The school of hard knocks is an expensive degree. My daddy had many words of wisdom, not all of which I heeded. “Always have a job before you leave the job you’re in,” is the one I never paid attention to until I became an itinerant minister. Then sometimes I was sent away before I was ready to leave, and sometimes I stayed when people were ready to see me go. Such is life in the Methodist appointment system.
One of my “fathers in the faith” reminded me and others, “You will meet the same people on your way up in ministry as you will on your way down. Consider this as you take your leave of one place and go to another. Don’t forget from where you came. You’ll go back there one day.”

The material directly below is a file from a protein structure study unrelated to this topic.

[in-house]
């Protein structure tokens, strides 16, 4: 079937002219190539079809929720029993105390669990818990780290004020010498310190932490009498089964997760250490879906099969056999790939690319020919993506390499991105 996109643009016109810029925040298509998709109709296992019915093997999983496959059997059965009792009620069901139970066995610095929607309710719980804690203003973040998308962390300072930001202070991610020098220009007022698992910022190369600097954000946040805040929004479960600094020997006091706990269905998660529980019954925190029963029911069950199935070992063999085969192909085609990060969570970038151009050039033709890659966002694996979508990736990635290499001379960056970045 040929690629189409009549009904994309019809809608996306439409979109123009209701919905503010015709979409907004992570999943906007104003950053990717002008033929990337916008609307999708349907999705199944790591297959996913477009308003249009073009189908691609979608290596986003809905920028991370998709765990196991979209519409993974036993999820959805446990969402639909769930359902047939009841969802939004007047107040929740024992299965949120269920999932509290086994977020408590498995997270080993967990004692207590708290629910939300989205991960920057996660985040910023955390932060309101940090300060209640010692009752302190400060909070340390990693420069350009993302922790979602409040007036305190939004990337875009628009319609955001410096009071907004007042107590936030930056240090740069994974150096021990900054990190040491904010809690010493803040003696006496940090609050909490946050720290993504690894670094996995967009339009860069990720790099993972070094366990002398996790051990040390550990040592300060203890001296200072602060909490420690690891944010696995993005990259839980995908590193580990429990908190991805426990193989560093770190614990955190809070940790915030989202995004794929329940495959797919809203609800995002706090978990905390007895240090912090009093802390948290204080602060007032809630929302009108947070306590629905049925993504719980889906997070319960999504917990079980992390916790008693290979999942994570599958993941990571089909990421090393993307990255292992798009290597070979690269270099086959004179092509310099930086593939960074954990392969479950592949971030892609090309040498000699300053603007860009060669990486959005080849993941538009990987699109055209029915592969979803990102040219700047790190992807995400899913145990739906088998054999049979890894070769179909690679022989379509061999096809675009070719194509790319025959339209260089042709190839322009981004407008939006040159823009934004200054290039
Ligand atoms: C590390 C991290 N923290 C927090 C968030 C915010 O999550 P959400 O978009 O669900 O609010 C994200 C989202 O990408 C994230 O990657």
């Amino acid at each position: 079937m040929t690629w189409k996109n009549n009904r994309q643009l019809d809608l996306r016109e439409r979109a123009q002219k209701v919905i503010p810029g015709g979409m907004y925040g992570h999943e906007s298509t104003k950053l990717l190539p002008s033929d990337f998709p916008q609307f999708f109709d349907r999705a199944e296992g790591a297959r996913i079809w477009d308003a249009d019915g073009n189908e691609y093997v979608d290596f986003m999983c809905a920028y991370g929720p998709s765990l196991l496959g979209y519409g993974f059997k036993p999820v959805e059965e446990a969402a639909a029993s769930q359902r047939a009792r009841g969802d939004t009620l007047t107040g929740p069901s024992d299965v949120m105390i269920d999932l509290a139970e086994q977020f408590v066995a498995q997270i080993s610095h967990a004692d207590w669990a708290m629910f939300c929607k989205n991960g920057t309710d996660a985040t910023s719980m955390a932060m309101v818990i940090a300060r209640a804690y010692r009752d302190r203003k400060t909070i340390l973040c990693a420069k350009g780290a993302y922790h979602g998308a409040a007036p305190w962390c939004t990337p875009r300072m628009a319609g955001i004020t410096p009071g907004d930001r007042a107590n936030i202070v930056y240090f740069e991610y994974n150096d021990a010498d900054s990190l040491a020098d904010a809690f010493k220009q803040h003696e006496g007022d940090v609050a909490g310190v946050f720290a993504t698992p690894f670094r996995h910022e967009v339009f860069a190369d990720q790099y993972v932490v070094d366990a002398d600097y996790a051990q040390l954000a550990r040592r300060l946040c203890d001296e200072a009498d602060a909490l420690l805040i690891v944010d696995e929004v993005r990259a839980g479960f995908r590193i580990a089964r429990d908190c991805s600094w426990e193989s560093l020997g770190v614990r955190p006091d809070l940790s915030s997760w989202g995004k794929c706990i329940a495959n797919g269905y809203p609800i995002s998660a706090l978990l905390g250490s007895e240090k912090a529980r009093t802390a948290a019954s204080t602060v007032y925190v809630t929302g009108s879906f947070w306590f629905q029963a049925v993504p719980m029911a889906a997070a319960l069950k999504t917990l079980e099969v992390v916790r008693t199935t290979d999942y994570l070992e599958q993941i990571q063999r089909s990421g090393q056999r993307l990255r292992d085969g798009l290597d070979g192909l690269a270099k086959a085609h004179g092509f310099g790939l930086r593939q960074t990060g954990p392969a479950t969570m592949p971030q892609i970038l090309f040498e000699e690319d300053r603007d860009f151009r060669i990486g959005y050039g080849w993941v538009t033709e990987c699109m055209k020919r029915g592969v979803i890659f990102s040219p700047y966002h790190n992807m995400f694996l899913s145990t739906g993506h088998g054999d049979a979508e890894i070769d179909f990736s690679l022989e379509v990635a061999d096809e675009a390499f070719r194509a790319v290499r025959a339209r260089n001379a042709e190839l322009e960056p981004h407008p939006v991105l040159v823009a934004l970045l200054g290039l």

I thought about this one day when one of my church members told me the two largest attendance days were the first and last Sundays of every pastor their church had. When I asked why, he replied, “Because folks first come to see if the preaching is any good and then come to hear how terrible they’ve been.”
Perhaps others continued that pattern after me, but I saw no reason to continue it. Every rabbit, even the most wayward or recalcitrant, will grow gradually in three years. If I couldn’t see evidence of spiritual growth and changes of heart in their lives, I wasn’t worth my salt. I left them in tears, reminding them of who they were and what they had become. I also spoke of the power that would be with them always as they continued their upward path to greater things yet to come.